NARAKA CHATURDASI: Ashvija Krishna Chaturdasi .On this day, Lord Krishna is said to have killed the demon Narakasura, king of Pragjyotispura (present-day Assam) after a long war. The family gets up before sunrise (Brahmi Muhurtha) and everyone has a bath with oil and shikakai, which are then kept in the bathroom for Lord Krishna. Prayers are offered for destruction of sins and evil, followed by bursting of crackers. Pumpkin sweets are offered to God and guests. AMAVASYA: Ashvija Krishna Amavasya .On this darkest day of the year, people have an oil bath and worship goddess Lakshmi for wealth and prosperity. In the evening, lit lamps are placed at all doorways and windows of the house, besides at other properties, business establishments and farms. In some parts of the country, women blow conch and beat drums and winnowing baskets around midnight to get rid of evil. People also remember their ancestors by offering water mixed with sesame. Traders worship goddess Lakshmi, account books and cash boxes.
BALIPADYAMI: Kartika Sukla Pratipad .The most powerful and charitable Asura king Bali was stamped by Vamana (an incarnation of Lord Vishnu) to Sutala Loka (netherworld). Bali is one among the seven chiranjivis and returns to visit his kingdom on this day every year. It is believed that purchases made on this day bring great prosperity. Cattle and agricultural tools are worshiped and prayers offered for rain. Holige (made of jaggery, dal, maida and ghee) is the customary dish prepared on this day. Employers distribute gifts and sweets to employees. YAMADVITIYA: Kartika Sukla Dvitiya .Yamadvitiya or Bhratridvitiya is a day for sisters to meet their brothers. Lord Yama was invited by his sister river goddess Yamuna for dinner and she offered him sweets. Yama, pleased with this, blessed all brothers who eat at their sister’s house on this day.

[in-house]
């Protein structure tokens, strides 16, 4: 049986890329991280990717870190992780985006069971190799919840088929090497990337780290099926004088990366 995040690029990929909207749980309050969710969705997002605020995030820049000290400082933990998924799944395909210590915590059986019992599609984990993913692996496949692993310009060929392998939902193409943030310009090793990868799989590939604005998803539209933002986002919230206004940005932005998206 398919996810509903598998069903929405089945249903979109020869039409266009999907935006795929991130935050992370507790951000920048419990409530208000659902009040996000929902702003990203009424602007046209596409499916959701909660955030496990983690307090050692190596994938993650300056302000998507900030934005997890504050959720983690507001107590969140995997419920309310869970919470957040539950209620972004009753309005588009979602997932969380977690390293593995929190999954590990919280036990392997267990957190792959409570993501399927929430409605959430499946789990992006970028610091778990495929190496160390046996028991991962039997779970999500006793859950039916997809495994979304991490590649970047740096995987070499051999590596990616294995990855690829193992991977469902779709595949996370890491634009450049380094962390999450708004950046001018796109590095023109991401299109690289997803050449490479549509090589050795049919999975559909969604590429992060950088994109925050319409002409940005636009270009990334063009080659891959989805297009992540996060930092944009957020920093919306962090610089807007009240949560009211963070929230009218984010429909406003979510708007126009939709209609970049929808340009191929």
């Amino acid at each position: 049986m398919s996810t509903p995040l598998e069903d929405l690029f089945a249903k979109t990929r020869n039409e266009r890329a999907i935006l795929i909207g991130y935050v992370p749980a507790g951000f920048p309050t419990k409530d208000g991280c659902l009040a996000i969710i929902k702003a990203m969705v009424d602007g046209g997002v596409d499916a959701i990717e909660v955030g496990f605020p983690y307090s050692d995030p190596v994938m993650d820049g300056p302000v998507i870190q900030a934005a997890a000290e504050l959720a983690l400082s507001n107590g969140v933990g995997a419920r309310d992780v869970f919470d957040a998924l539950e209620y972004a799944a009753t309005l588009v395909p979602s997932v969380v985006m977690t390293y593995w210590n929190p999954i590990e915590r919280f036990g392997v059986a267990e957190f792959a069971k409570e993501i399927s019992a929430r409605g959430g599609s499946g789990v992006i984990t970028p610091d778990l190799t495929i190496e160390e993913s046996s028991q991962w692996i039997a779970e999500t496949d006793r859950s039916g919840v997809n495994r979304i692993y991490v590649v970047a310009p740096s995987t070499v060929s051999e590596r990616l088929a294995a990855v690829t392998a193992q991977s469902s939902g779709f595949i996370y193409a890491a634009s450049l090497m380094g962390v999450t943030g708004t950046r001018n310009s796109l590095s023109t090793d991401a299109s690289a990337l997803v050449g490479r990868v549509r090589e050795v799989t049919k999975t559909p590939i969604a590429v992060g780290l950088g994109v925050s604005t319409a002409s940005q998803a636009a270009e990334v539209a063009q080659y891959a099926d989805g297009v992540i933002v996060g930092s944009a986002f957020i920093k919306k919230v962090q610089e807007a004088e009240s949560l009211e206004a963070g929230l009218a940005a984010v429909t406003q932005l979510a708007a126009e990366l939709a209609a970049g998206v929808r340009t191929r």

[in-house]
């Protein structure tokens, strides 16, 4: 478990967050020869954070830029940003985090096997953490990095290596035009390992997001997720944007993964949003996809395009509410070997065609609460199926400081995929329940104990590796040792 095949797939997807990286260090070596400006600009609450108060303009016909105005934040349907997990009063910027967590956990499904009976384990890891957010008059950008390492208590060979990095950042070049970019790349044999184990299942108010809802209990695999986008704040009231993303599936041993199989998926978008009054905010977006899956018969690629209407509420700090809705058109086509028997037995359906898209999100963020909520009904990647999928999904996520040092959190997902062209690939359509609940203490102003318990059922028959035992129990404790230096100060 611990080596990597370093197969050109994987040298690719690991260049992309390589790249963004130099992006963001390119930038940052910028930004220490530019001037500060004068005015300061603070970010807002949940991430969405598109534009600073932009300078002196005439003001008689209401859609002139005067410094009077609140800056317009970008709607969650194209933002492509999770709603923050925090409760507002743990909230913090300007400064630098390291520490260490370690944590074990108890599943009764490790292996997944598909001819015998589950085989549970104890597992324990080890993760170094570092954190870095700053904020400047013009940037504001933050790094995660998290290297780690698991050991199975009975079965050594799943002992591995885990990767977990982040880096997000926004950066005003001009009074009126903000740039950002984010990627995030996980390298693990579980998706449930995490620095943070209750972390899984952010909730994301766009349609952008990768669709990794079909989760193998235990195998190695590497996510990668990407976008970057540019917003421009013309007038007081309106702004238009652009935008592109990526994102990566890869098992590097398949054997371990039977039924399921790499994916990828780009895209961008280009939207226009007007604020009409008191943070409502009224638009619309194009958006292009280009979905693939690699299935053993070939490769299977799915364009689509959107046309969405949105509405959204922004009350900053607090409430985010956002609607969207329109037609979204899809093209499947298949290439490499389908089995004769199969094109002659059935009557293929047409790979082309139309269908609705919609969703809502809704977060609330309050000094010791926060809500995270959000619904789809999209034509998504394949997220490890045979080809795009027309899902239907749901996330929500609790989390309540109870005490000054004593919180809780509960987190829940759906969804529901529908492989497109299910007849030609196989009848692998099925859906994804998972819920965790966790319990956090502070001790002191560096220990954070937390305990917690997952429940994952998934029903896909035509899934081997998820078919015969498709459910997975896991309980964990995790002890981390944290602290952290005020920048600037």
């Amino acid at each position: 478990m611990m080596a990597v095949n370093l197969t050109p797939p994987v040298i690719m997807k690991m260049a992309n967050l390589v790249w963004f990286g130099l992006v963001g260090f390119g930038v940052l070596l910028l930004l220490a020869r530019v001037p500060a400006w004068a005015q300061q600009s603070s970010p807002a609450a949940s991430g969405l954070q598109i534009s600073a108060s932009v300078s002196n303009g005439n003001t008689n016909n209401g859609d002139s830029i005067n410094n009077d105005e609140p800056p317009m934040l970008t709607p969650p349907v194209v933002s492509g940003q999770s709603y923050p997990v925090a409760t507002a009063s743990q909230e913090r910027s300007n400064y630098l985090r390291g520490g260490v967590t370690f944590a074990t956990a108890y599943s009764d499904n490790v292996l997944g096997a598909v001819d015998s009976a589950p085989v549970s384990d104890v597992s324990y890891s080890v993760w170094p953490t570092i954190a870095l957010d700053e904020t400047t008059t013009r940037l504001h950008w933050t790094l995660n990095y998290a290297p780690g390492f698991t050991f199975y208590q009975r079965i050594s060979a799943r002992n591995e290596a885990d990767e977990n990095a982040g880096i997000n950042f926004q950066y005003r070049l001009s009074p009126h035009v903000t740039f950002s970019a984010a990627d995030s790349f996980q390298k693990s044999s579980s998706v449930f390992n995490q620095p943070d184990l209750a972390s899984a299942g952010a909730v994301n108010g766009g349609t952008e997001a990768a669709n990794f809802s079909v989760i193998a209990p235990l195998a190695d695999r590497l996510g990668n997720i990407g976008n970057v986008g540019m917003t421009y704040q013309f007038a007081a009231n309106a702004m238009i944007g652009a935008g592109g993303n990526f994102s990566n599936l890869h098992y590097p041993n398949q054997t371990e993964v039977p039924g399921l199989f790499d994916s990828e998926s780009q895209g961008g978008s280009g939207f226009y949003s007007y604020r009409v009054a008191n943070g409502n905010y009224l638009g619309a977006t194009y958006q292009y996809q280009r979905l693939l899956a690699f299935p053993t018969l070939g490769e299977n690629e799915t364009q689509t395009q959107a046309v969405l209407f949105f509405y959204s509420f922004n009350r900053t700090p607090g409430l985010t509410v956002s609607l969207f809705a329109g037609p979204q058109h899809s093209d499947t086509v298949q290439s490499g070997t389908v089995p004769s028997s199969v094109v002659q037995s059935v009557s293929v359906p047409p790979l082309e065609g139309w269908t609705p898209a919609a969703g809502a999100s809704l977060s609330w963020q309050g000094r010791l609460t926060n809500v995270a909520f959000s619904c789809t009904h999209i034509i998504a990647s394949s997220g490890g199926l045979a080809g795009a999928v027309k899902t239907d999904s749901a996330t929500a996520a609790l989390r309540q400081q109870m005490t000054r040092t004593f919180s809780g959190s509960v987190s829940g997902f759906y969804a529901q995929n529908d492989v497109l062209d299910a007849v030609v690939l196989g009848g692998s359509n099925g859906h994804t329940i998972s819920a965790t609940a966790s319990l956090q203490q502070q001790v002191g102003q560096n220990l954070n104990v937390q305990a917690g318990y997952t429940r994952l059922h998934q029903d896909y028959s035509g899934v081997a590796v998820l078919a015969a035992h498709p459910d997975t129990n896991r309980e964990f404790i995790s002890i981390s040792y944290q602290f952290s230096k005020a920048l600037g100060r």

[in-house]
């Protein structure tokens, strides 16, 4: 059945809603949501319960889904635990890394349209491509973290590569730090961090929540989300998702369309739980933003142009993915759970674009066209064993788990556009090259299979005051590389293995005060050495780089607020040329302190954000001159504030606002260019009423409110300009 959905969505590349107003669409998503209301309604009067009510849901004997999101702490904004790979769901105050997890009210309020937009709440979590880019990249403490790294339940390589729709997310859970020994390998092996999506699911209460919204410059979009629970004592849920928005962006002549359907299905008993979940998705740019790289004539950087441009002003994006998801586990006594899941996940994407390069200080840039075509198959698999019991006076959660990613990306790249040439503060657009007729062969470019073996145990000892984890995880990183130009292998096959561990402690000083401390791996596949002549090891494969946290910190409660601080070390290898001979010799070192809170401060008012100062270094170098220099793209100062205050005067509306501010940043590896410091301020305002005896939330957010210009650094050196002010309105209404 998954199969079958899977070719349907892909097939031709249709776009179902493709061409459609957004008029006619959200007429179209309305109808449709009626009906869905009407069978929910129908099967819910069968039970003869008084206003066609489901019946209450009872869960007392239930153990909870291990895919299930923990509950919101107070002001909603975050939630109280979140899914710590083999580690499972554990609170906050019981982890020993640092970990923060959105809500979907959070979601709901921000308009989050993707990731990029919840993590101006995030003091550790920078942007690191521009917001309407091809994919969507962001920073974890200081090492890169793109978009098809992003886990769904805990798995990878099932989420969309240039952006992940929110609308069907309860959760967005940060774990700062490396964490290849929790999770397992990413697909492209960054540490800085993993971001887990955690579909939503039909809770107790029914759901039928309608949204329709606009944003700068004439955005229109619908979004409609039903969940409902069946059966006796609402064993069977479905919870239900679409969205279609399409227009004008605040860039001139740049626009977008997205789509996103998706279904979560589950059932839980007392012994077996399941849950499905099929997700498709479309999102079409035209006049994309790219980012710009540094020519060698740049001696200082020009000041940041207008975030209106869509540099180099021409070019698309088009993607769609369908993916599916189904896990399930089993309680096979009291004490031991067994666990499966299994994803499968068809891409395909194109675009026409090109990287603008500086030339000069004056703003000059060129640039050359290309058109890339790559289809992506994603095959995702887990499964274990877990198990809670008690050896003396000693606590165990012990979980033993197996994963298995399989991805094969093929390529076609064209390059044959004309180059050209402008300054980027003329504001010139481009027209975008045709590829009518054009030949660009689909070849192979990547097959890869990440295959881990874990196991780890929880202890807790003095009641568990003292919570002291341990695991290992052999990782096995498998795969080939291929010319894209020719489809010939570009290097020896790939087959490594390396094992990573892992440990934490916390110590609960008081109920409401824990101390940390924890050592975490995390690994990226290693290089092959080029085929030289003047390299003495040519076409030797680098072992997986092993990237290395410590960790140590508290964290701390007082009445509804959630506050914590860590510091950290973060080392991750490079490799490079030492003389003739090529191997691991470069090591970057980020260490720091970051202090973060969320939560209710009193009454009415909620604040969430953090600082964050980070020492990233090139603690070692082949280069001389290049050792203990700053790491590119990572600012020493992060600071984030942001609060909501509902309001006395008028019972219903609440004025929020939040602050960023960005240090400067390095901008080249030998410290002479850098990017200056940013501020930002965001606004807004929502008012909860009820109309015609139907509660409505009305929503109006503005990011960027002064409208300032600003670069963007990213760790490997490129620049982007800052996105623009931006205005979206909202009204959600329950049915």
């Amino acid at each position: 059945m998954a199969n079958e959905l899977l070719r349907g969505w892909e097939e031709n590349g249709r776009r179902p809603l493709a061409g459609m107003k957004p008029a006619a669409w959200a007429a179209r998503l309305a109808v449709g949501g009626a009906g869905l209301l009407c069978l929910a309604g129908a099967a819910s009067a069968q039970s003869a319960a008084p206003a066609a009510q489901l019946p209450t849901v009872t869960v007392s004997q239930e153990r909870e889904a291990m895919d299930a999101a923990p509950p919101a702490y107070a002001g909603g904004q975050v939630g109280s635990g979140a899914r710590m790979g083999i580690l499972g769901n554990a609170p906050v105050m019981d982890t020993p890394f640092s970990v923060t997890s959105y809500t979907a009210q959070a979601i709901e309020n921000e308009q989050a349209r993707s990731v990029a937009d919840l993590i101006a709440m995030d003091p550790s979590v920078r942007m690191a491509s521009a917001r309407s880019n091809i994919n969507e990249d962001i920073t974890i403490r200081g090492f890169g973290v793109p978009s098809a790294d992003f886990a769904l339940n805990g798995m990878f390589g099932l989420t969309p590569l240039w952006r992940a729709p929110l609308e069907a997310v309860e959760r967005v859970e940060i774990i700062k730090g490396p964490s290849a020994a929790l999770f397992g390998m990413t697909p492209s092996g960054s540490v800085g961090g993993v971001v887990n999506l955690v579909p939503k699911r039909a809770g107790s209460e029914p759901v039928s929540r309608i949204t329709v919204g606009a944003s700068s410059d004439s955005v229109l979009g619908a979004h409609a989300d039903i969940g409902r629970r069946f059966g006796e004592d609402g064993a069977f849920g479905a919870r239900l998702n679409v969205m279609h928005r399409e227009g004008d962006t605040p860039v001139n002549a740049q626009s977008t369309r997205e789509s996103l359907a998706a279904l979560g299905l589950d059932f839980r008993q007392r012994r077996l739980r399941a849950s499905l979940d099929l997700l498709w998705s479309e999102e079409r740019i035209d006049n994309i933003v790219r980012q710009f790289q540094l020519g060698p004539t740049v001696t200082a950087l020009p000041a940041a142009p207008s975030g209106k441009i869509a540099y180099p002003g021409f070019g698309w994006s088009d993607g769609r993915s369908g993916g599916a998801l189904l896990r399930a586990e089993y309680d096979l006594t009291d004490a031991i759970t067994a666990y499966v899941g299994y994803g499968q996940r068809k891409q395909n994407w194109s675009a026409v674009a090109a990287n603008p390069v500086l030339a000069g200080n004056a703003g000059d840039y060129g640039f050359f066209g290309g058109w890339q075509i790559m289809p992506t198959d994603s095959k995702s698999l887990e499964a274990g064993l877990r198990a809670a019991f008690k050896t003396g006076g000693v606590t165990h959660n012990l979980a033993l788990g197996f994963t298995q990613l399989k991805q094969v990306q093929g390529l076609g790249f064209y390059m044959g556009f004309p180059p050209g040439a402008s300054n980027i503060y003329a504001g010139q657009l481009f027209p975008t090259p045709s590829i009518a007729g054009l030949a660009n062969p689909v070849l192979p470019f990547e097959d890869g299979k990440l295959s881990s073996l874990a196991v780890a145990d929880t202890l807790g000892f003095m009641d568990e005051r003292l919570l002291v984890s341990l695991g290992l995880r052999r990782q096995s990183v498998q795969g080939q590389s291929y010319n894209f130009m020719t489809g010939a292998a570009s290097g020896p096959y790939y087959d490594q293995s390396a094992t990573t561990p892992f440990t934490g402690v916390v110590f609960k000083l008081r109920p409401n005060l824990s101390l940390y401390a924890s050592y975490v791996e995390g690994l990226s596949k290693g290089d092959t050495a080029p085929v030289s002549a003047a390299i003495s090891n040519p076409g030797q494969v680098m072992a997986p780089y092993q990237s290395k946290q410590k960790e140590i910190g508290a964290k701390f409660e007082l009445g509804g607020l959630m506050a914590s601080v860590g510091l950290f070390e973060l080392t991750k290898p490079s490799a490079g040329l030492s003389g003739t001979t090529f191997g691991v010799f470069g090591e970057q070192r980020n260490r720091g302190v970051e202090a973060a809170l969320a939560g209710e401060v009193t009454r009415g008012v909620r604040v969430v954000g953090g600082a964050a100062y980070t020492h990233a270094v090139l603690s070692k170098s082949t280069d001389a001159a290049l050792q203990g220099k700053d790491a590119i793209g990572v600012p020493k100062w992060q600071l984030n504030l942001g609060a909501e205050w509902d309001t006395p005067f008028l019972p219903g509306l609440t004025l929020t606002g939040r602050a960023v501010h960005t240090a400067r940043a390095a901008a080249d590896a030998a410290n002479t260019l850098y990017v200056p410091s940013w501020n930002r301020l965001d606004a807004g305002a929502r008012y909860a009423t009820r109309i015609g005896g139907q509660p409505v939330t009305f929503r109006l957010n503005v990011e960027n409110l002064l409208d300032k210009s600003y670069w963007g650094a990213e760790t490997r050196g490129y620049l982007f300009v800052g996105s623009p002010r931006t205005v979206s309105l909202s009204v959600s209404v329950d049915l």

It's the happiest Diwali ever....